If you’re looking for signs that not all is well on Wall Street, you don’t need to dig deep. In the last couple of years we’ve watched the ground shifting right at the top, as bank CEOs come and go.Just this week, Nomura’s Kenichi Watanabe resigned over alleged insider trading going on at his bank.
He has plenty of company. A whopping 12 big bank executives have been held accountable for their banks’ poor or corrupt performance, and have left their position of power (h/t Here Is The City).
Not all of these once banking hotshots were kicked out, but they were smart enough to know when they weren’t wanted anymore and walked away.
When: June 2005
Why: Fellow executives and investors blamed Purcell for the bank's weak stock price and poor earnings. Critics believed that he was not leveraging the bank aggressively enough and that he should increase their exposure to profitable sub-prime mortgages. He was awarded a $113 million package for leaving.
After Morgan Stanley: In 2006, he launched Continental Investors, a private equity firm.
When: November 2007
Why: During 3Q 2007, Citi lost $6.5 billion from asset and credit write downs and warned that there could be up to $11 billion in additional write downs. Investors wanted a management change at the bank, forcing Prince to resign.
When: October 2007
Why: Following 3Q2007, Merrill revealed that it had lost $8 billion from subprime mortgages and had about $15 billion of questionable collateralized debt obligations. O'Neal stepped down about a week after the earnings announcement.
When: January 2008
Why: Cayne, who had been CEO since 1993, resigned after the bank's shares fell 50% over a year. Two of Bear's highly leveraged hedge funds also collapsed in 2007, and the bank lost most of its $40 billion in mortgage bonds. Bear sold to JPMorgan in early 2008 for less than the value of its office space.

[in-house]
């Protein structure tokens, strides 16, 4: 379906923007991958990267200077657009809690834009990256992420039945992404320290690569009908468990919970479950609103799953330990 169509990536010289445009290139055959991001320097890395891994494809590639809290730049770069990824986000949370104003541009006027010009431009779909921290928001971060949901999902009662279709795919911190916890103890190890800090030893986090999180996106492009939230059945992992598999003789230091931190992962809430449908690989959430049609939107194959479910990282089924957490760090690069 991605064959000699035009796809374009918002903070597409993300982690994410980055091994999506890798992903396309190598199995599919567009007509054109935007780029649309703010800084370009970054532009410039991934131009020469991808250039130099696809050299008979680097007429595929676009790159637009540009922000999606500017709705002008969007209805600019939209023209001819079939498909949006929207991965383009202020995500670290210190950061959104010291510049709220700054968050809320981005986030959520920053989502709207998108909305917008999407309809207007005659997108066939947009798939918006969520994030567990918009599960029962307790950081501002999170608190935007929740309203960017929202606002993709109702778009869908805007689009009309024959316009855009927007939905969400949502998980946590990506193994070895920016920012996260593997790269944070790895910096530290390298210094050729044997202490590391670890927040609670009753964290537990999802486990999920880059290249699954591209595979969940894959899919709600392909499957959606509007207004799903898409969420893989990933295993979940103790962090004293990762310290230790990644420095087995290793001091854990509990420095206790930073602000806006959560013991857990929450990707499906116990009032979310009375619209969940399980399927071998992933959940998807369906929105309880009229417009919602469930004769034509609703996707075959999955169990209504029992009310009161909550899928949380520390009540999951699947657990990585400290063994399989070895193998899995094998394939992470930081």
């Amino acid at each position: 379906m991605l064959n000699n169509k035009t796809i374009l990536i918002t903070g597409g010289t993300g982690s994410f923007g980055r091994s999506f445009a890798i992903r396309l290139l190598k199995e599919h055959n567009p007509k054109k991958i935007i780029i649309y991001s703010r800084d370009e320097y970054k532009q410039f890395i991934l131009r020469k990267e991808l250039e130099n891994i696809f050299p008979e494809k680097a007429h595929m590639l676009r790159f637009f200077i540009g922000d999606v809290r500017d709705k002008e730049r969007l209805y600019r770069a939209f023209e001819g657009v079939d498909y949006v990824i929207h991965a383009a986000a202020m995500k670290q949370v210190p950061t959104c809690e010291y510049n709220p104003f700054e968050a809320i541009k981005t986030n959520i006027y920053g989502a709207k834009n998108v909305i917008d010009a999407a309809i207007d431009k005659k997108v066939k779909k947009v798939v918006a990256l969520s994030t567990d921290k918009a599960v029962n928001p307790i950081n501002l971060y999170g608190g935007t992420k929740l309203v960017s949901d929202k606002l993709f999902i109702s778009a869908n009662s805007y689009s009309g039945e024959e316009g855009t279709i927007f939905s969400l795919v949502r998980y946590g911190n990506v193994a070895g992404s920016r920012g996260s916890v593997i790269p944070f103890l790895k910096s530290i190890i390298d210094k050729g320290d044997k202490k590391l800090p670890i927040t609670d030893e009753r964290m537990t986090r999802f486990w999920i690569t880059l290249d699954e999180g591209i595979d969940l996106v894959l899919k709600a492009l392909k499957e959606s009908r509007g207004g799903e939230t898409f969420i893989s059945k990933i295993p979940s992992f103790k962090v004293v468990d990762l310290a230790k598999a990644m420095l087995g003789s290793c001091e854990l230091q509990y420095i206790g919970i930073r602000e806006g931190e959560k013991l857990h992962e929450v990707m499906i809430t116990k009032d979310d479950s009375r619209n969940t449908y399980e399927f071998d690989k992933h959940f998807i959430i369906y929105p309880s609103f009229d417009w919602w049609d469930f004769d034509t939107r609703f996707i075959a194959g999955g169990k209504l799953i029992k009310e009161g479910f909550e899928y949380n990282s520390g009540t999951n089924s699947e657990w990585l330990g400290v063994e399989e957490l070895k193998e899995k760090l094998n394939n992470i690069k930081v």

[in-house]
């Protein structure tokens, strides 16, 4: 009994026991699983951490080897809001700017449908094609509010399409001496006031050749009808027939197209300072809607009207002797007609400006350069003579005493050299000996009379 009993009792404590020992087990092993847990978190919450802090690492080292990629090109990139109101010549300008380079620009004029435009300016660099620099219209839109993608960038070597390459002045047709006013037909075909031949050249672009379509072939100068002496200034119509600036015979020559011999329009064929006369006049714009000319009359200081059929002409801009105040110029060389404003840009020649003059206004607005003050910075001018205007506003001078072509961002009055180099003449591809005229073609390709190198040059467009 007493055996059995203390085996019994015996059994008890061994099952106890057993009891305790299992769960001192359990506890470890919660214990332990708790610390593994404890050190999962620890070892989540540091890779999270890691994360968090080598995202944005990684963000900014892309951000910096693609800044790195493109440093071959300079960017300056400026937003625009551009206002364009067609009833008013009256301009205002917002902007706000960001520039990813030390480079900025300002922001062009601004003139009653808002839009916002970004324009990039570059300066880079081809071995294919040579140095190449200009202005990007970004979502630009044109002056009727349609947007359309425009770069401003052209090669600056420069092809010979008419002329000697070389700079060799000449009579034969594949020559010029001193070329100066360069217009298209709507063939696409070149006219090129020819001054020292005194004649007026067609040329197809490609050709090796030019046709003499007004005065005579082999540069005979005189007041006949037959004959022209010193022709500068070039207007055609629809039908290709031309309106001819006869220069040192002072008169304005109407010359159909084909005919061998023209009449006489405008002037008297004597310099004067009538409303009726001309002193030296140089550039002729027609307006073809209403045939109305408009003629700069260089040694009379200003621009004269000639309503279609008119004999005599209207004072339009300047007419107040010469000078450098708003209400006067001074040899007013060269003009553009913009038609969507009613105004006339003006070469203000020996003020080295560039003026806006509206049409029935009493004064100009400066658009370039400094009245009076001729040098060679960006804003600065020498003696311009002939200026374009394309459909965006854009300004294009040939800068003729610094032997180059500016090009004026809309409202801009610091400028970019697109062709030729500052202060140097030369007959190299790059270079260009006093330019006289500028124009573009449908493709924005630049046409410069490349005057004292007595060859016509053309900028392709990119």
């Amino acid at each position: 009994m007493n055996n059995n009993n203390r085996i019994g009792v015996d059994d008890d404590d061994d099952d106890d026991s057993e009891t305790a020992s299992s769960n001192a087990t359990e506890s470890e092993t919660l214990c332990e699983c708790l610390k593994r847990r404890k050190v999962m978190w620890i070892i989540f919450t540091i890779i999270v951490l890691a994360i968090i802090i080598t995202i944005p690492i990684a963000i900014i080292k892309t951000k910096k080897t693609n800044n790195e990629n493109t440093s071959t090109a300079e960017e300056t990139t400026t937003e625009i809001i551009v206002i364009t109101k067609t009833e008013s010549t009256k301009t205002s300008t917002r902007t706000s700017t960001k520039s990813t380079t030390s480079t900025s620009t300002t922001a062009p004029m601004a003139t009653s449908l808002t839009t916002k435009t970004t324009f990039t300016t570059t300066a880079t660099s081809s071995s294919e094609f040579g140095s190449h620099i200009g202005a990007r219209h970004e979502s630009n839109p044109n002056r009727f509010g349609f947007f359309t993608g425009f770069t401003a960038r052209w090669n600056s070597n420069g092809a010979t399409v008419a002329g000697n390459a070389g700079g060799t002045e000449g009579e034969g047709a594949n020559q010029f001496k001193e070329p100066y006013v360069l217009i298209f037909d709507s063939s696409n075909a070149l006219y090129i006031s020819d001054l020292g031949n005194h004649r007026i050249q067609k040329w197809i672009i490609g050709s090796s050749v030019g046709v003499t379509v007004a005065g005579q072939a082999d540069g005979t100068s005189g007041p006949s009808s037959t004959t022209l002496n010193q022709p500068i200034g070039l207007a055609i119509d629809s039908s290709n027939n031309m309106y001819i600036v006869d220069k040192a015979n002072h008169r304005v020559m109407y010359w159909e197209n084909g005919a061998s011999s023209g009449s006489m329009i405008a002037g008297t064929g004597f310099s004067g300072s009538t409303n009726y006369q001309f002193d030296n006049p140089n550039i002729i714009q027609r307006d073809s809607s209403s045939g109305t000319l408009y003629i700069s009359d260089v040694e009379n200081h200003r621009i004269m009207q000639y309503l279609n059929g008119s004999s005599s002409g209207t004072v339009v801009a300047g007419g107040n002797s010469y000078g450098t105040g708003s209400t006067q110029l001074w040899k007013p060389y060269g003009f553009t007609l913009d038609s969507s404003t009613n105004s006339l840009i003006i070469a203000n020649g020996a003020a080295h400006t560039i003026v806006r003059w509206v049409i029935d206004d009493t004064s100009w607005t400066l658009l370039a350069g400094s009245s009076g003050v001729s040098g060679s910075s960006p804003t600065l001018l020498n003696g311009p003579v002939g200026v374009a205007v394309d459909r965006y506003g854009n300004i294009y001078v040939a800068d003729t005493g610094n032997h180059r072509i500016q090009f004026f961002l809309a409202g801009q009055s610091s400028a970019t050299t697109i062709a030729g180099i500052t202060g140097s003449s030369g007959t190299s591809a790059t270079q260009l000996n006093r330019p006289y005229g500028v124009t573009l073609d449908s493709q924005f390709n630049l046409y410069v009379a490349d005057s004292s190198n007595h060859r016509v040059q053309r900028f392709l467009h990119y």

When: June 2008
Why: Thompson purchased the home lender Golden West financial in 2006 at the height of the housing bubble for $25 billion and made several other sub-prime and consumer investments that racked up multi-billion dollar losses. After serving for 32 years, Thompson was asked to retire as stock price continued to plummet.
After Wachovia: In 2011, he joined the board of directors at BNC Bancorp of North Carolina.
When: May 2009
Why: Lehman filed for bankruptcy in September of 2008 with more than $600 billion in debt. The investment bank had been heavily leveraged and invested in the subprime mortgage business and held billions of dollars of toxic debt.
When: October 2009
Why: Following big losses from consumer loans and mortgages, and the 2008 purchases of Countrywide for $4 billion and Merrill Lynch for $19 billion, his guidance of the bank was heavily questioned.
When: July 2012
Why: Financial regulators have been investigating insider trading allegations that Nomura had had been leaking information ahead of scheduled securities offerings. Nomura officials also said that there is a significant chance that other insider trading issues are investigated. The bank's earnings have also been weak.